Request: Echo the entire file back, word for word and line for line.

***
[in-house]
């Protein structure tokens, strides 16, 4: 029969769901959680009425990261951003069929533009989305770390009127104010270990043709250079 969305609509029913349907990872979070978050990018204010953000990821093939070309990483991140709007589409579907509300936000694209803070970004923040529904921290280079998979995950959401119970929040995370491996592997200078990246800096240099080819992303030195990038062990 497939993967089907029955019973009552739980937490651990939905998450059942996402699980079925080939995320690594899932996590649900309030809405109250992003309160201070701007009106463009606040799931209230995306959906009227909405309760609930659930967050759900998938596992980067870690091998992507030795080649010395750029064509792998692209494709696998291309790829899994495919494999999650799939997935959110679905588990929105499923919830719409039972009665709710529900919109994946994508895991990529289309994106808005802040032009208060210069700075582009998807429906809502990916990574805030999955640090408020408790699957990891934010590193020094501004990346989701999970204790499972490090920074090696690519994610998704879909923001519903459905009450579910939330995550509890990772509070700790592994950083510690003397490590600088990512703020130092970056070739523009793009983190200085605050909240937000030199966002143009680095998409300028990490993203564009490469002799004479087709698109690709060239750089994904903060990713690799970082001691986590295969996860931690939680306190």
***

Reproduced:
[in-house]
């Protein structure tokens, strides 16, 4: 029969769901959680009425990261951003069929533009989305770390009127104010270990043709250079 969305609509029913349907990872979070978050990018204010953000990821093939070309990483991140709007589409579907509300936000694209803070970004923040529904921290280079998979995950959401119970929040995370491996592997200078990246800096240099080819992303030195990038062990 497939993967089907029955019973009552739980937490651990939905998450059942996402699980079925080939995320690594899932996590649900309030809405109250992003309160201070701007009106463009606040799931209230995306959906009227909405309760609930659930967050759900998938596992980067870690091998992507030795080649010395750029064509792998692209494709696998291309790829899994495919494999999650799939997935959110679905588990929105499923919830719409039972009665709710529900919109994946994508895991990529289309994106808005802040032009208060210069700075582009998807429906809502990916990574805030999955640090408020408790699957990891934010590193020094501004990346989701999970204790499972490090920074090696690519994610998704879909923001519903459905009450579910939330995550509890990772509070700790592994950083510690003397490590600088990512703020130092970056070739523009793009983190200085605050909240937000030199966002143009680095998409300028990490993203564009490469002799004479087709698109690709060239750089994904903060990713690799970082001691986590295969996860931690939680306190």